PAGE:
As shown in Fig. 2, G7 achieves a15 % reduction in EOSS (the energy stored in the output capacitance) compared to C7, which in itself had achieved a 50% reduction compared to earlier technology. Figure 3 shows EOSS improvements with the C7 process.

At just 33 mΩ, MOSFETs in the new device family offer the lowest available RDS(ON) for any 650 V SMD device. This makes them ideal for high-power, hard-switching PFC as well as low switching and conduction-loss-dominated bridge-rectifier replacement.

Although lower QG delivers lower gate driving losses, QGD has a significant impact on switching transition times and losses. Figure 4 shows the gate-charge comparison between 650 V CoolMOS C7 and G7 based on the 195 mΩ and 105 mΩ devices. It should be noted that it is not possible to compare the 33 mΩ device as there are no comparable devices available.

It is very clear from the graphs that the new technology offers approximately 15‑20% lower gate charge and will therefore switch faster with significantly lower switching losses, thus providing the performance that modern power designs require.

3. The C7 process has substantially reduced losses due to EOSS.

In hard-switching applications such as conventional PFC topologies, EOSS energy is lost each time the MOSFET switches. Using high-frequency devices to reduce size results in increased losses associated with EOSS. Thus, the reduction in EOSS energy in the G7 devices brings greater energy savings and higher efficiencies in fast-switching PFC circuits.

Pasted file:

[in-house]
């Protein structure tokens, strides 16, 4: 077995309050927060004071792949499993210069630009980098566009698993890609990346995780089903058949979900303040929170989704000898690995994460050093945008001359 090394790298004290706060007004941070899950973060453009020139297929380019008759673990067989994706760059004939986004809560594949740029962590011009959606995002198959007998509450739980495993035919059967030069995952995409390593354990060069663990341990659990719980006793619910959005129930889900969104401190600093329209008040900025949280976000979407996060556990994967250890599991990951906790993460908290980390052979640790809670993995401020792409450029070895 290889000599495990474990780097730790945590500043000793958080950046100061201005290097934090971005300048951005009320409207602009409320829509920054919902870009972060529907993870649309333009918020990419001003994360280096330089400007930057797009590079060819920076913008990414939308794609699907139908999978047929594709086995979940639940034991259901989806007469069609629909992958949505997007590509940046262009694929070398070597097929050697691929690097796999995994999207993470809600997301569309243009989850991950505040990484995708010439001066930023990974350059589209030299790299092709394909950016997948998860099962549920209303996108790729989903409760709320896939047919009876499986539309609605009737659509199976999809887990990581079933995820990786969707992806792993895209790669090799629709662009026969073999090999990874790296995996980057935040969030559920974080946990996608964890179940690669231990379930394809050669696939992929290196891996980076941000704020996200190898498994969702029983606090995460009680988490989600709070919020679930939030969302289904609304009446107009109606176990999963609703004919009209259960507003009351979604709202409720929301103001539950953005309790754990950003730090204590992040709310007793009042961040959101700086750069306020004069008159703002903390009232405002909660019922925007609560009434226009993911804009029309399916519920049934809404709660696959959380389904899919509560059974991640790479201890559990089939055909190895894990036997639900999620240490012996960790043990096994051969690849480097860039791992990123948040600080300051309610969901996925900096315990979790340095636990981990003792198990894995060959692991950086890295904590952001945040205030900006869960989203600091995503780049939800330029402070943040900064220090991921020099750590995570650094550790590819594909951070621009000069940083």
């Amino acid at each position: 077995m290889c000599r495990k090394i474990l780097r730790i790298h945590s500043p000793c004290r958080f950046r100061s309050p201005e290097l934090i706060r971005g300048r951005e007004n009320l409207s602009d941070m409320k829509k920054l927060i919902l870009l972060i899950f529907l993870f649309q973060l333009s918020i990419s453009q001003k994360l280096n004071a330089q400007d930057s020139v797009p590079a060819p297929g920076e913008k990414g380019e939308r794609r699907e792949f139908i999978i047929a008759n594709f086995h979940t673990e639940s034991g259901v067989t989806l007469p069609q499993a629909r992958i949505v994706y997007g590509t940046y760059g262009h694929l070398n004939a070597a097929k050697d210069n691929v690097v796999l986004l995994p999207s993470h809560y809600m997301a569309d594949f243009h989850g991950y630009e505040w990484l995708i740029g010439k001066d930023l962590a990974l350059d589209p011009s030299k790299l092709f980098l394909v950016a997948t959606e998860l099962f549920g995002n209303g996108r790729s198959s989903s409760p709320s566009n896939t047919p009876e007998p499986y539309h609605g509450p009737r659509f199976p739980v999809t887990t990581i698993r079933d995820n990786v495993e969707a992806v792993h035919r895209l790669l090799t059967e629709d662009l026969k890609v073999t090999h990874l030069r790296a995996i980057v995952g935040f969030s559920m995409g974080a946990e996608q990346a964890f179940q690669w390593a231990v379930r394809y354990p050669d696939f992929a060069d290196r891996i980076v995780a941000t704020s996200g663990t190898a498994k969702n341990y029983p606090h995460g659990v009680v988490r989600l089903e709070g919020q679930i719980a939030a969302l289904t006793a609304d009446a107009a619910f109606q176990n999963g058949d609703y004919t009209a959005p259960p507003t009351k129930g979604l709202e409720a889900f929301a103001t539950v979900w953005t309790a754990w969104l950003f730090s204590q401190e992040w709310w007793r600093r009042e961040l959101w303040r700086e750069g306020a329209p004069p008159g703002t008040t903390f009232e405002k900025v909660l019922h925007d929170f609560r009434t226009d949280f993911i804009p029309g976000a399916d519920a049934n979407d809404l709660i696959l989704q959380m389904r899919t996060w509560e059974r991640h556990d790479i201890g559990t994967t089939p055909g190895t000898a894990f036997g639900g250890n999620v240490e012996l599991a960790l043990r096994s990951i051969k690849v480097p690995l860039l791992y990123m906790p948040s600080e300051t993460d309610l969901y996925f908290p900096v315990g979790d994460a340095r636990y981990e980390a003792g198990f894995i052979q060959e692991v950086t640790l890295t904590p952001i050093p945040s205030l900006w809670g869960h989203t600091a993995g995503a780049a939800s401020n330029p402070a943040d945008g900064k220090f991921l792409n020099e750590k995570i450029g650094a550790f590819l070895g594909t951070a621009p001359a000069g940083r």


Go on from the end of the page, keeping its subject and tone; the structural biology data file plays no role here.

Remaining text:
To illustrate the impact of this, the switching losses of the CoolMOS G7 are reduced such that a 105 mΩ device exhibits the same switching losses as a 125 mΩ device from the previous technology generation. It is now possible to use (for the same power range) the lower RDS(ON) device in order to reduce the overall power losses while retaining the same light load efficiency.

There are also advantages when it comes to manufacturing. The totally Pb‑free package has an MSL1 rating for easy handling on the shop floor and is compatible with both wave and reflow soldering, facilitating high levels of flexibility. Moreover, the tin‑plated leads feature a trapezoidal groove next to the PCB pad. This guarantees wetting and means that the joint is fully visible for optical inspection systems, ensuring the quality of the finished product.

4. Gate-charge comparison between CoolMOS C7 and G7.

CoolMOS G7 in TOLL packaging

Bringing together 650 V CoolMOS G7 with TOLL packaging delivers, literally, a very powerful combination of technologies for power-supply designers. The advantages of this generation of MOSFETs will make a significant contribution to leading-edge power-supply design. However, the semiconductor technology is just one part of the story.